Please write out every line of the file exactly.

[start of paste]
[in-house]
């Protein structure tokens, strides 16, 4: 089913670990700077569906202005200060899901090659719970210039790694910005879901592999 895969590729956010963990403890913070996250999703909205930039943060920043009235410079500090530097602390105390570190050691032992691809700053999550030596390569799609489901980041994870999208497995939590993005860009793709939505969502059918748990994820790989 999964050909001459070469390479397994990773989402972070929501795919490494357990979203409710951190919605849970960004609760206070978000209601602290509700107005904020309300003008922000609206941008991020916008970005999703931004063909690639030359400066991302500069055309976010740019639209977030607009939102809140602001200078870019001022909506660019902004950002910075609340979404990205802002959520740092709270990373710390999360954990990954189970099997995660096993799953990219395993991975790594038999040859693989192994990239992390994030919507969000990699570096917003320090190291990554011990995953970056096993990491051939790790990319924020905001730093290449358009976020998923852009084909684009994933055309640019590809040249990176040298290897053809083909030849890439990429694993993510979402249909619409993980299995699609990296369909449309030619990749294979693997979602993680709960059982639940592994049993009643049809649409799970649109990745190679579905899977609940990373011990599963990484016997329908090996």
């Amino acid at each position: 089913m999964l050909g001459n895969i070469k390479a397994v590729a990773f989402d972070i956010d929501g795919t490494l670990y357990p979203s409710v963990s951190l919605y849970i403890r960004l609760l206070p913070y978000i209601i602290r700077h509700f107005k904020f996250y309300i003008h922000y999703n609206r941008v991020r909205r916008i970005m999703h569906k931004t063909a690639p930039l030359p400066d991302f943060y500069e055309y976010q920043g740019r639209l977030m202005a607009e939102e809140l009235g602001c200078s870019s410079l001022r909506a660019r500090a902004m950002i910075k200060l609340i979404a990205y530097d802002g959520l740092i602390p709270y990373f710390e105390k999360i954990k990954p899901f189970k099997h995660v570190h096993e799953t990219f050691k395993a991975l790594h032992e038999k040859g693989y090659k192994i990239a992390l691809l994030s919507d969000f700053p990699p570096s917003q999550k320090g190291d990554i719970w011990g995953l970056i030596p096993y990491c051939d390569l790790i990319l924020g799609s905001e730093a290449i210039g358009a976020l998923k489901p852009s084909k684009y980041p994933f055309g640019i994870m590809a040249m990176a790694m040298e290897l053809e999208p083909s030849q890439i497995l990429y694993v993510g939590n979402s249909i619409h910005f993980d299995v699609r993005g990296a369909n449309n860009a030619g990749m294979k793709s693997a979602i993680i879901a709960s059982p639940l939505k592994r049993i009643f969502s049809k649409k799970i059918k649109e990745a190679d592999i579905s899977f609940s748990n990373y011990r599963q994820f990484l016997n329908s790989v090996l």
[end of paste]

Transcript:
[in-house]
């Protein structure tokens, strides 16, 4: 089913670990700077569906202005200060899901090659719970210039790694910005879901592999 895969590729956010963990403890913070996250999703909205930039943060920043009235410079500090530097602390105390570190050691032992691809700053999550030596390569799609489901980041994870999208497995939590993005860009793709939505969502059918748990994820790989 999964050909001459070469390479397994990773989402972070929501795919490494357990979203409710951190919605849970960004609760206070978000209601602290509700107005904020309300003008922000609206941008991020916008970005999703931004063909690639030359400066991302500069055309976010740019639209977030607009939102809140602001200078870019001022909506660019902004950002910075609340979404990205802002959520740092709270990373710390999360954990990954189970099997995660096993799953990219395993991975790594038999040859693989192994990239992390994030919507969000990699570096917003320090190291990554011990995953970056096993990491051939790790990319924020905001730093290449358009976020998923852009084909684009994933055309640019590809040249990176040298290897053809083909030849890439990429694993993510979402249909619409993980299995699609990296369909449309030619990749294979693997979602993680709960059982639940592994049993009643049809649409799970649109990745190679579905899977609940990373011990599963990484016997329908090996």
């Amino acid at each position: 089913m999964l050909g001459n895969i070469k390479a397994v590729a990773f989402d972070i956010d929501g795919t490494l670990y357990p979203s409710v963990s951190l919605y849970i403890r960004l609760l206070p913070y978000i209601i602290r700077h509700f107005k904020f996250y309300i003008h922000y999703n609206r941008v991020r909205r916008i970005m999703h569906k931004t063909a690639p930039l030359p400066d991302f943060y500069e055309y976010q920043g740019r639209l977030m202005a607009e939102e809140l009235g602001c200078s870019s410079l001022r909506a660019r500090a902004m950002i910075k200060l609340i979404a990205y530097d802002g959520l740092i602390p709270y990373f710390e105390k999360i954990k990954p899901f189970k099997h995660v570190h096993e799953t990219f050691k395993a991975l790594h032992e038999k040859g693989y090659k192994i990239a992390l691809l994030s919507d969000f700053p990699p570096s917003q999550k320090g190291d990554i719970w011990g995953l970056i030596p096993y990491c051939d390569l790790i990319l924020g799609s905001e730093a290449i210039g358009a976020l998923k489901p852009s084909k684009y980041p994933f055309g640019i994870m590809a040249m990176a790694m040298e290897l053809e999208p083909s030849q890439i497995l990429y694993v993510g939590n979402s249909i619409h910005f993980d299995v699609r993005g990296a369909n449309n860009a030619g990749m294979k793709s693997a979602i993680i879901a709960s059982p639940l939505k592994r049993i009643f969502s049809k649409k799970i059918k649109e990745a190679d592999i579905s899977f609940s748990n990373y011990r599963q994820f990484l016997n329908s790989v090996l």